Coyote wrote:I wonder if someone could help me understand one aspect of this debate, touched upon in this thread and elsewhere. Please excuse my ignorance if this has been addressed in this topic already.
Basically "vivicceva kāmehi" has been used to show jhana as being a state removed from the 5 senses, if I understand correctly. This hinges on kāmā meaning sense objects rather than sensual desire/sensuality ect. Does this necessarily refer to being cut off from 5 sense experience entirely, rather couldn't it refer to having guarded sense gates?
Both points of view exist, one is the absorption jhana and the other is the insight jhana, Ajahn Brams goes for the absorption while Thanissaro and Vimalaramsi go for the insight while in the Jhana, MN 111 seems to defend the insight jhana but it has being singled as a late addition by Bhiky Sujato in his "A history of mindfulness":
"...But the Anupada Sutta is clearly late. It consists chiefly of stock phrases and technical terms; if these are left out there are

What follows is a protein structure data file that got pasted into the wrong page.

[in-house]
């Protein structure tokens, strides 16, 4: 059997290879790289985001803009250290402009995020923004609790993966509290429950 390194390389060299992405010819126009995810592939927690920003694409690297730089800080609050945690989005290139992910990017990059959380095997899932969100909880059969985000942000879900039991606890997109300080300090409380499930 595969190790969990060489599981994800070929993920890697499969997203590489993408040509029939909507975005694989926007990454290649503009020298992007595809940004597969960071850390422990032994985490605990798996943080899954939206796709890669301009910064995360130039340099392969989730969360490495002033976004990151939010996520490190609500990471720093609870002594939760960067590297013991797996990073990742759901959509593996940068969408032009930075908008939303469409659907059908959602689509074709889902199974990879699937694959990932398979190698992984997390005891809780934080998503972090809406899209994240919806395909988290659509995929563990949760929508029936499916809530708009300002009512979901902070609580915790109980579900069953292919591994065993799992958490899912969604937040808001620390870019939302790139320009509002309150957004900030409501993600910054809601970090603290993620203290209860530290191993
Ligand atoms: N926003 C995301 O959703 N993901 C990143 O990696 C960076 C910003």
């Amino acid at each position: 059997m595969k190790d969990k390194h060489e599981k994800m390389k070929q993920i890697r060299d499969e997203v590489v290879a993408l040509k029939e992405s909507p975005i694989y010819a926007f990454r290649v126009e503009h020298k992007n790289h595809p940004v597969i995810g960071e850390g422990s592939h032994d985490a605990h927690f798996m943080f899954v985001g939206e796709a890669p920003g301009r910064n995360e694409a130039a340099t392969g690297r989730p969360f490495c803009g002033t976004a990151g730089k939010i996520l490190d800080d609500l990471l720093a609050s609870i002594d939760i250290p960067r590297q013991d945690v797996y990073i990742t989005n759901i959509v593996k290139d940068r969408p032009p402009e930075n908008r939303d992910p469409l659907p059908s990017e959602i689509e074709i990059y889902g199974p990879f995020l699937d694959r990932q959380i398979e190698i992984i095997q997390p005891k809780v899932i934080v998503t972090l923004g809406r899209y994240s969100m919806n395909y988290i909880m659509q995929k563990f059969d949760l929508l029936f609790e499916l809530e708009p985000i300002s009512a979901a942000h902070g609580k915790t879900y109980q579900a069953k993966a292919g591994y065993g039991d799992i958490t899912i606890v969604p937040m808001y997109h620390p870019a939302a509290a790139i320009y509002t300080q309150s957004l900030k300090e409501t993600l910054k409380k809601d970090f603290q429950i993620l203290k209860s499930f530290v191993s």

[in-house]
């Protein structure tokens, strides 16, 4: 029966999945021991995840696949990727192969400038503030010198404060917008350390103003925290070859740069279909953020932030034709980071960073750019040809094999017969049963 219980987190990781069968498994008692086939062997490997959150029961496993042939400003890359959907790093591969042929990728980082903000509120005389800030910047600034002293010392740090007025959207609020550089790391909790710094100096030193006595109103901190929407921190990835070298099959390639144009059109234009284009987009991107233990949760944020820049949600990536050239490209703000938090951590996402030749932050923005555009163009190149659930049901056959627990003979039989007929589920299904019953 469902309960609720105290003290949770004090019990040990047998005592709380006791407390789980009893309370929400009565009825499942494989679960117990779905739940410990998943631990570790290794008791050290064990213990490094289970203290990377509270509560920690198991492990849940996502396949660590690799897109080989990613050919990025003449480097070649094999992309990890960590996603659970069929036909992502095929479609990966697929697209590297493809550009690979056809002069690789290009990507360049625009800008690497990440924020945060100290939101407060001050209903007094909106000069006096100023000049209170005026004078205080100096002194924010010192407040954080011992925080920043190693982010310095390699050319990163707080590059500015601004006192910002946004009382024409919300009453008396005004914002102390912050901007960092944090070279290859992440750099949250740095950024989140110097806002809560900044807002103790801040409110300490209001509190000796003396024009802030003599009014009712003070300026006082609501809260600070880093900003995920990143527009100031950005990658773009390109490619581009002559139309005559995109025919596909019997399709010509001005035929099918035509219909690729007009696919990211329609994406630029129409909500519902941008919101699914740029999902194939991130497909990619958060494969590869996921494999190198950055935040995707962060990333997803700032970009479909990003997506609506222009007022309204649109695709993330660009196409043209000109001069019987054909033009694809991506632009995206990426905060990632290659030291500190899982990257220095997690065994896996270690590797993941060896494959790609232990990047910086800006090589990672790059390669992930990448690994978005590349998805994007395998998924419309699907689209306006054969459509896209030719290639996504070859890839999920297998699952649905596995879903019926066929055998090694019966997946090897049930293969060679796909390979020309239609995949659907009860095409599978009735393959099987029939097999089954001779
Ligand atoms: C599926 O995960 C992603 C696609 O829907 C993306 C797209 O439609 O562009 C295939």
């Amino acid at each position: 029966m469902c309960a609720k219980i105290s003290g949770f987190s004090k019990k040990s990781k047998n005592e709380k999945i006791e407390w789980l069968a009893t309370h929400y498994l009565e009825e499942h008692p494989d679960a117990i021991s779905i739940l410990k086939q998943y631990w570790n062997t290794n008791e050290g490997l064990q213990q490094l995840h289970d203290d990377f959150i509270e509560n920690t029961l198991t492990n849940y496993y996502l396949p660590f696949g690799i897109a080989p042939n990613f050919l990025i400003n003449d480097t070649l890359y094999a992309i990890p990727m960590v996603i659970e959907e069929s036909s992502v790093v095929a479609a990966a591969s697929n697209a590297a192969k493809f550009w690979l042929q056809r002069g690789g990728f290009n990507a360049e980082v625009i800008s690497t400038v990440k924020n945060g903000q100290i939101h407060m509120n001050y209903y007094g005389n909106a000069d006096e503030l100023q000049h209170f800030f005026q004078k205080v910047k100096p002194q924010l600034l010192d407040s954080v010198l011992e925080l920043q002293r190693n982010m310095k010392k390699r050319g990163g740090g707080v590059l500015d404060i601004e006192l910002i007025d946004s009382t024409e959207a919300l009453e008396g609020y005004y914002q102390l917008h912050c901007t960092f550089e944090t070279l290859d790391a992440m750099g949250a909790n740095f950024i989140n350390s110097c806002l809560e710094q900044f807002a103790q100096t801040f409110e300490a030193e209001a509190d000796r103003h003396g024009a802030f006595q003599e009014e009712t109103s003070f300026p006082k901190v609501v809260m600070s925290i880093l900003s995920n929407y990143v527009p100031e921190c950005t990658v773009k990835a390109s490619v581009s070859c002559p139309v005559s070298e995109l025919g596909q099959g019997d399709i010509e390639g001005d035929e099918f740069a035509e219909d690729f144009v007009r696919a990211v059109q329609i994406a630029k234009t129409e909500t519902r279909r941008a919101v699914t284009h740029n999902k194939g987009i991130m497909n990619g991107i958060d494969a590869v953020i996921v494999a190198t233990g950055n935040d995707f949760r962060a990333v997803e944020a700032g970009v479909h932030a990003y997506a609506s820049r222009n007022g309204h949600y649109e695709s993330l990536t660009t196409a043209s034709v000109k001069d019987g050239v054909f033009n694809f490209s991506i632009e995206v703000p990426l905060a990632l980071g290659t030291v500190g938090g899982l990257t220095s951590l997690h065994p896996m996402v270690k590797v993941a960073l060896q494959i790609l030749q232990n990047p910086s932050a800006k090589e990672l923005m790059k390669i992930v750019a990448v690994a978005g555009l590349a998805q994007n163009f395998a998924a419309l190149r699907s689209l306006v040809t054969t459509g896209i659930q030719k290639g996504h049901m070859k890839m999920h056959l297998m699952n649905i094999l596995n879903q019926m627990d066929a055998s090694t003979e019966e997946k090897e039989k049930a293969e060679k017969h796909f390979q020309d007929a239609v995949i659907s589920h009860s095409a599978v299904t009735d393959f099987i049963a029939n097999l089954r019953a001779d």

only a few lines that make up the characteristic vocabulary of the Anupada Sutta. These lines include at least three words suggestive of a late idiom
(anupada, vavattheti, and pāramī). In addition, the text is poorly edited. The jhāna factors are listed, as per the usual Sutta idiom, with the conjunctive
particle ca. But the remaining factors are listed in the Abhidhamma style with no ca; they have clearly been inserted from another source."
However the same author in his "A swift pair of messengers":
"One passage speaks of a monk establishing the ‘mind one-pointed in samādhi’ while in all four postures, including walking.14 This would
seem to be difficult to square with the usual understanding of jhāna, although it would not necessarily directly contradict anything in the suttas." AN 4:12 http://suttacentral.net/en/an4.12
"The path of samatha and vipassanā yoked equally is explicitly identified in only one place. MN 149.9"
I have been in absorption jhana and is great but you don't learn much, I now practice the Insight Jhana where I learn more things while in it.
Smile all the time
MN 38: "Abandoning harsh speech he abstains from harsh speech, he speaks words that are gentle, pleasant to the ear, and loveable as go to the heart, are courteous, desired by many and agreeable to many"